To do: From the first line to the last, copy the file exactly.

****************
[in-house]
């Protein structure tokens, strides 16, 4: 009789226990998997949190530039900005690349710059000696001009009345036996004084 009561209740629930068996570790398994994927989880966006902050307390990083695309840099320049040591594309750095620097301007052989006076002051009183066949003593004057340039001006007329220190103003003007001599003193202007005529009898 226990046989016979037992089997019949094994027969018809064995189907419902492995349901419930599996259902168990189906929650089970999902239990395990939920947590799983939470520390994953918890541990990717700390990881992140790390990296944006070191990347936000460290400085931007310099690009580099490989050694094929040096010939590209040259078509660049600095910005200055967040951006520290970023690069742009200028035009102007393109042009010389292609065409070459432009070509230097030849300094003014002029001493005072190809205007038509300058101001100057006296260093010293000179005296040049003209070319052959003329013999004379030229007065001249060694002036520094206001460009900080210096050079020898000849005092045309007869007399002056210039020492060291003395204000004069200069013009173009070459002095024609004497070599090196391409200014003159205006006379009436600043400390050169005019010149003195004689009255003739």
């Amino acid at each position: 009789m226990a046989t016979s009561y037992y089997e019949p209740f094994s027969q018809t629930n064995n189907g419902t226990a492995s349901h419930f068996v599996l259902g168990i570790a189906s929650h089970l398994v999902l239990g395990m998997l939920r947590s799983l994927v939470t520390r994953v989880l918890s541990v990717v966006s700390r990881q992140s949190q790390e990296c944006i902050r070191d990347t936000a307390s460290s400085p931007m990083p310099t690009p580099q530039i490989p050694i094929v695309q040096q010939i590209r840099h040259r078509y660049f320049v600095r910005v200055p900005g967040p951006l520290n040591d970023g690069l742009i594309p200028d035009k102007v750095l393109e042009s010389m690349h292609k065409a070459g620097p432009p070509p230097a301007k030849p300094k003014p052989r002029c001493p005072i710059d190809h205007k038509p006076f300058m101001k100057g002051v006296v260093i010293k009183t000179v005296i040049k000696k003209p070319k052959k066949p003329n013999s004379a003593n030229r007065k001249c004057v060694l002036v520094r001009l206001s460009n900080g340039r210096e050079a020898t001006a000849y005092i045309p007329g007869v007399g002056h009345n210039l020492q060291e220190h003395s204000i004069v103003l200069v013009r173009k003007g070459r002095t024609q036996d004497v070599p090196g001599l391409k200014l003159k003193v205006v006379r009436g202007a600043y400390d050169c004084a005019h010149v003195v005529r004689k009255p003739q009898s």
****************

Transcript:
[in-house]
């Protein structure tokens, strides 16, 4: 009789226990998997949190530039900005690349710059000696001009009345036996004084 009561209740629930068996570790398994994927989880966006902050307390990083695309840099320049040591594309750095620097301007052989006076002051009183066949003593004057340039001006007329220190103003003007001599003193202007005529009898 226990046989016979037992089997019949094994027969018809064995189907419902492995349901419930599996259902168990189906929650089970999902239990395990939920947590799983939470520390994953918890541990990717700390990881992140790390990296944006070191990347936000460290400085931007310099690009580099490989050694094929040096010939590209040259078509660049600095910005200055967040951006520290970023690069742009200028035009102007393109042009010389292609065409070459432009070509230097030849300094003014002029001493005072190809205007038509300058101001100057006296260093010293000179005296040049003209070319052959003329013999004379030229007065001249060694002036520094206001460009900080210096050079020898000849005092045309007869007399002056210039020492060291003395204000004069200069013009173009070459002095024609004497070599090196391409200014003159205006006379009436600043400390050169005019010149003195004689009255003739």
């Amino acid at each position: 009789m226990a046989t016979s009561y037992y089997e019949p209740f094994s027969q018809t629930n064995n189907g419902t226990a492995s349901h419930f068996v599996l259902g168990i570790a189906s929650h089970l398994v999902l239990g395990m998997l939920r947590s799983l994927v939470t520390r994953v989880l918890s541990v990717v966006s700390r990881q992140s949190q790390e990296c944006i902050r070191d990347t936000a307390s460290s400085p931007m990083p310099t690009p580099q530039i490989p050694i094929v695309q040096q010939i590209r840099h040259r078509y660049f320049v600095r910005v200055p900005g967040p951006l520290n040591d970023g690069l742009i594309p200028d035009k102007v750095l393109e042009s010389m690349h292609k065409a070459g620097p432009p070509p230097a301007k030849p300094k003014p052989r002029c001493p005072i710059d190809h205007k038509p006076f300058m101001k100057g002051v006296v260093i010293k009183t000179v005296i040049k000696k003209p070319k052959k066949p003329n013999s004379a003593n030229r007065k001249c004057v060694l002036v520094r001009l206001s460009n900080g340039r210096e050079a020898t001006a000849y005092i045309p007329g007869v007399g002056h009345n210039l020492q060291e220190h003395s204000i004069v103003l200069v013009r173009k003007g070459r002095t024609q036996d004497v070599p090196g001599l391409k200014l003159k003193v205006v006379r009436g202007a600043y400390d050169c004084a005019h010149v003195v005529r004689k009255p003739q009898s």